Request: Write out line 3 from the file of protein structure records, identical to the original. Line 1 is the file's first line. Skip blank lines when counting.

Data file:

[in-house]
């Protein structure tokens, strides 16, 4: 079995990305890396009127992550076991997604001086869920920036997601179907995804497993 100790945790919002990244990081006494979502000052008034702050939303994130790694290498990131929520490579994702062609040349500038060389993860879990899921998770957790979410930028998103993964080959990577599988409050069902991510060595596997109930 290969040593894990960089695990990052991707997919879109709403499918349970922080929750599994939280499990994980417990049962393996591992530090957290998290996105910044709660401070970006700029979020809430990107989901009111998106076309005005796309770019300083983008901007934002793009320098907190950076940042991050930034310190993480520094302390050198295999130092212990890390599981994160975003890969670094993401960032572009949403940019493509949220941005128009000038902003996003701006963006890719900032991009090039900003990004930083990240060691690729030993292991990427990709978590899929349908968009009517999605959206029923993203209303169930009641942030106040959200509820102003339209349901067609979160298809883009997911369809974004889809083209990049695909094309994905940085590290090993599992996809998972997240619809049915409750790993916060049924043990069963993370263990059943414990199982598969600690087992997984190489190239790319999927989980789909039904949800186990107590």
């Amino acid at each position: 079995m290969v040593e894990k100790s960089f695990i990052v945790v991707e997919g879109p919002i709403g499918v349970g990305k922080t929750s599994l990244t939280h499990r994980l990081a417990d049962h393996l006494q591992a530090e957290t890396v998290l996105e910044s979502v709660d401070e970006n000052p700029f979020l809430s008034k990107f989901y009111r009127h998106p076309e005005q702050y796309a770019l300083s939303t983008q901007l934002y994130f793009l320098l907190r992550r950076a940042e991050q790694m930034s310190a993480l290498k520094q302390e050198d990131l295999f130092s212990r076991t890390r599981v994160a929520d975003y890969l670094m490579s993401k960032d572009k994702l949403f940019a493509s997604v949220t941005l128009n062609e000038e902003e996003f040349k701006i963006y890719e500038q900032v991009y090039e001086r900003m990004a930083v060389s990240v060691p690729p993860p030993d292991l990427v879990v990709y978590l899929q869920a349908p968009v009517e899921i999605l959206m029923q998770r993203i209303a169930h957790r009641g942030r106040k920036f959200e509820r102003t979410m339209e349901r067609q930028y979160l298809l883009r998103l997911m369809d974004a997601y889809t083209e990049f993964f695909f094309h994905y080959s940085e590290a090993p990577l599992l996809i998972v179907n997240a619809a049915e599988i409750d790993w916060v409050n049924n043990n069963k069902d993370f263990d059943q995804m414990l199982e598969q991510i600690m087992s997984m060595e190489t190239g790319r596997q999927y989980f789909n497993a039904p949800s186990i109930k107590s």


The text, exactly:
């Amino acid at each position: 079995m290969v040593e894990k100790s960089f695990i990052v945790v991707e997919g879109p919002i709403g499918v349970g990305k922080t929750s599994l990244t939280h499990r994980l990081a417990d049962h393996l006494q591992a530090e957290t890396v998290l996105e910044s979502v709660d401070e970006n000052p700029f979020l809430s008034k990107f989901y009111r009127h998106p076309e005005q702050y796309a770019l300083s939303t983008q901007l934002y994130f793009l320098l907190r992550r950076a940042e991050q790694m930034s310190a993480l290498k520094q302390e050198d990131l295999f130092s212990r076991t890390r599981v994160a929520d975003y890969l670094m490579s993401k960032d572009k994702l949403f940019a493509s997604v949220t941005l128009n062609e000038e902003e996003f040349k701006i963006y890719e500038q900032v991009y090039e001086r900003m990004a930083v060389s990240v060691p690729p993860p030993d292991l990427v879990v990709y978590l899929q869920a349908p968009v009517e899921i999605l959206m029923q998770r993203i209303a169930h957790r009641g942030r106040k920036f959200e509820r102003t979410m339209e349901r067609q930028y979160l298809l883009r998103l997911m369809d974004a997601y889809t083209e990049f993964f695909f094309h994905y080959s940085e590290a090993p990577l599992l996809i998972v179907n997240a619809a049915e599988i409750d790993w916060v409050n049924n043990n069963k069902d993370f263990d059943q995804m414990l199982e598969q991510i600690m087992s997984m060595e190489t190239g790319r596997q999927y989980f789909n497993a039904p949800s186990i109930k107590s």